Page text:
It's best handled as an understanding between the GM and player, when the character has an roughly-constant-but-annoying-to-track-specifically outlay of funds for consumables, such as bullets, gas, grenades, drugs, vehicle/drone maintainance, etc.

This is most useful when a character has a certain style, so that his likely outlay of supplies per serious run is fairly predictable. When in doubt, overestimate a little. This is supposed to be a convenience, and there's nothing wrong with paying for that convenience. Figure out how much his normal outlay would cost, multiply by 100, and stop worrying about it. From then on, the PC can be considered, under reasonable circumstances, to have a stock of whatever he normally uses sufficient to gear up for a normal run. In extraordinary cirmcumstances, the GM is free to declare shortages in whatever. By the same token, the GM might rule the PC has more available than strictly necessary if the PC is fighting at home, for example.

Supplies that are out of the ordinary are, of course, not covered. And this is from the GM's point of view. If a Character starts suddenly buying APDS, for example, that probably should be paid for normally. Expensive stuff should proably be exempt, but that's the choice of the player and GM - If the character can afford that kind of expense regularly....Also, any really high availablilty stuff should be exempt, unless the character has an appropriate 'connected' edge.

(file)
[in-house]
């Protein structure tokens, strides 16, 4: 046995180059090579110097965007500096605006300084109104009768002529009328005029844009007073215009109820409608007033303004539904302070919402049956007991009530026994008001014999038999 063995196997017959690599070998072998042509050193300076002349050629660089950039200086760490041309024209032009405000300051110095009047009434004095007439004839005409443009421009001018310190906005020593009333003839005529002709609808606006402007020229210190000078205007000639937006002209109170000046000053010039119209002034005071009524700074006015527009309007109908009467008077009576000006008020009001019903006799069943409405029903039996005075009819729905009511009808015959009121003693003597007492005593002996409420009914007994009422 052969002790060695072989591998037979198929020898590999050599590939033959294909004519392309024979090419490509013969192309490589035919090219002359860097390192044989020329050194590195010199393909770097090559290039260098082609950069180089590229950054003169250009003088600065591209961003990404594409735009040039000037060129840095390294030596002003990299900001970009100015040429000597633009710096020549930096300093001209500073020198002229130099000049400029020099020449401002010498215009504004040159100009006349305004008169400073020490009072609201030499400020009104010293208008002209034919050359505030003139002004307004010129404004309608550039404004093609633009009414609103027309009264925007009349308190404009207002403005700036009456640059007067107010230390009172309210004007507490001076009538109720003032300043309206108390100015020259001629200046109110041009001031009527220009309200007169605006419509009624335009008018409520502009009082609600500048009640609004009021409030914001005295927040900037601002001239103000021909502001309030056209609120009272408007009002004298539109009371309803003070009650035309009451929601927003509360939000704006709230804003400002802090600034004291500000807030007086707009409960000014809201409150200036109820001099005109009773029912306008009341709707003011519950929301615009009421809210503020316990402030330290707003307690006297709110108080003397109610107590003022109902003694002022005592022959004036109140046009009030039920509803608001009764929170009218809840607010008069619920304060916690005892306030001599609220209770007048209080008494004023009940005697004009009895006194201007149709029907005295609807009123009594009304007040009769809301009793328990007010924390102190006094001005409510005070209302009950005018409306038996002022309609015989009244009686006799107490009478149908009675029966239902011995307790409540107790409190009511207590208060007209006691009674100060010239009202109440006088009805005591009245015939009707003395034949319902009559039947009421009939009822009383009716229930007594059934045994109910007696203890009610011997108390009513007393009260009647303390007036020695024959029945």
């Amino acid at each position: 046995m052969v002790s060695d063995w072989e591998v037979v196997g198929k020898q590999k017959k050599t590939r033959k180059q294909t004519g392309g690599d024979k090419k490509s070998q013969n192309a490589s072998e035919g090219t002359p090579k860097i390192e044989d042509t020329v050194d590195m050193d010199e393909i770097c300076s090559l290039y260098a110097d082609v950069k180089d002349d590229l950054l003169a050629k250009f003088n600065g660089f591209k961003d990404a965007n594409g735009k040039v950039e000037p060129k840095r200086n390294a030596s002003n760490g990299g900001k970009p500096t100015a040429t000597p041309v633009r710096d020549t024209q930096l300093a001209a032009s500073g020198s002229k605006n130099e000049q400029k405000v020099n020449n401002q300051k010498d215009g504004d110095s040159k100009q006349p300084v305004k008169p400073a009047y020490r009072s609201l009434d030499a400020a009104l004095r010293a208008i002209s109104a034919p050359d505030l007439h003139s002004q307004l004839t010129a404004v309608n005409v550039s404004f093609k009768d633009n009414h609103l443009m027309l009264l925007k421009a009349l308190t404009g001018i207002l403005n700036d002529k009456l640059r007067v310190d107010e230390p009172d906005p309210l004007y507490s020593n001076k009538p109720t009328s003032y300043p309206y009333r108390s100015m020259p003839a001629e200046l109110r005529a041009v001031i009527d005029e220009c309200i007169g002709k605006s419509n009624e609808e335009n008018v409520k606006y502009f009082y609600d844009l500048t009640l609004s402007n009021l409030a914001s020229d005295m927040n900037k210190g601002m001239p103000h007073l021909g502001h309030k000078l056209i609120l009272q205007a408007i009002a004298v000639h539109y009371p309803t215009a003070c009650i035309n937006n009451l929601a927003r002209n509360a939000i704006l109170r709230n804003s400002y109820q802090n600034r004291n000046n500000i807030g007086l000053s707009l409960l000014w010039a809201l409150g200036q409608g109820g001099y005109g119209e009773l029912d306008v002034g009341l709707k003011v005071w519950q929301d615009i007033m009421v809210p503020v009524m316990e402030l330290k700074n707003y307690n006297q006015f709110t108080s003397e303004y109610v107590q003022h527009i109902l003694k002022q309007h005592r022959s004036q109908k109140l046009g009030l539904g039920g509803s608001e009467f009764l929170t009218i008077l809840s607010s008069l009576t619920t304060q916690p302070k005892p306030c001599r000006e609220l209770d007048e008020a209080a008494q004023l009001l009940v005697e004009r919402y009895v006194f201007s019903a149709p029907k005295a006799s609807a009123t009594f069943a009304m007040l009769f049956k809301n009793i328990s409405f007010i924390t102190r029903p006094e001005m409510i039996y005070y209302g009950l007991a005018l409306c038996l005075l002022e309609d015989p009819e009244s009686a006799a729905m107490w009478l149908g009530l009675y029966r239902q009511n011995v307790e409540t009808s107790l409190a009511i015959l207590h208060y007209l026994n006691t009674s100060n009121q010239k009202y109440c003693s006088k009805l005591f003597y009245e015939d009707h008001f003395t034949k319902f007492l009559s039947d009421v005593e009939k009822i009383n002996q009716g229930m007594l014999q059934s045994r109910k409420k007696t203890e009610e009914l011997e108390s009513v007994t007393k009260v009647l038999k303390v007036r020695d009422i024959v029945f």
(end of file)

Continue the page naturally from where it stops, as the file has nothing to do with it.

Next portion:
I haven't had any complaints from my GM about doing this. I did this because I'm lazy, not because I was trying to get away with anything - and the GM realized this. I have a low munchkin-tolerance level, so I think he trusted me not to try to abuse this.
Availability chart...
Cool stuff. I will review the chart and get back to this post with some more questions.
Crimsondude 2.0
QUOTE (Jrayjoker @ Feb 8 2005, 07:02 AM)
My main question is this: Using the build point system, how many points should I give them to start?

I'd go with the standard 125 bp, and then start handing out karma (30's a good amount just to give them flavor. Then work from there).

That's how I make my experienced PCs and NPCs when I have the time to think about it, instead of just waving my hands and adding dice to rolls made by NPCs who are just slightly different archetypes.

That way the mages can start out as Initiates, and they all actually have to go through the hassle of calculating karma costs for subsequent skill, attribute, etc. modifications.

It also gives them a Karma Pool.
Ah yes, the ubiquitous Karma Pool. How could I forget. That alone makes them more worthy...if they remember to use it.
Crimsondude 2.0
If they don't, they probably shouldn't get to play higher-powered PCs at creation.

That's also why you want to limit the karma to 30 or 50 or so. Unless you trust or hate your PCs. smile.gif

BTW, is this going to be a real (or at least canon) group, or Delta Green?
We once started a hig-power campaign and tried two ways to create the pcs: giving them 200 building points - which was wayyy too much - and 100 karma after building the chras with 125 points. Too much karma pool, but that was the only flaw at it.
Crimsondude 2.0
You may want to change it to 20 gk = 1 kp for creation only.
Thanks y'all.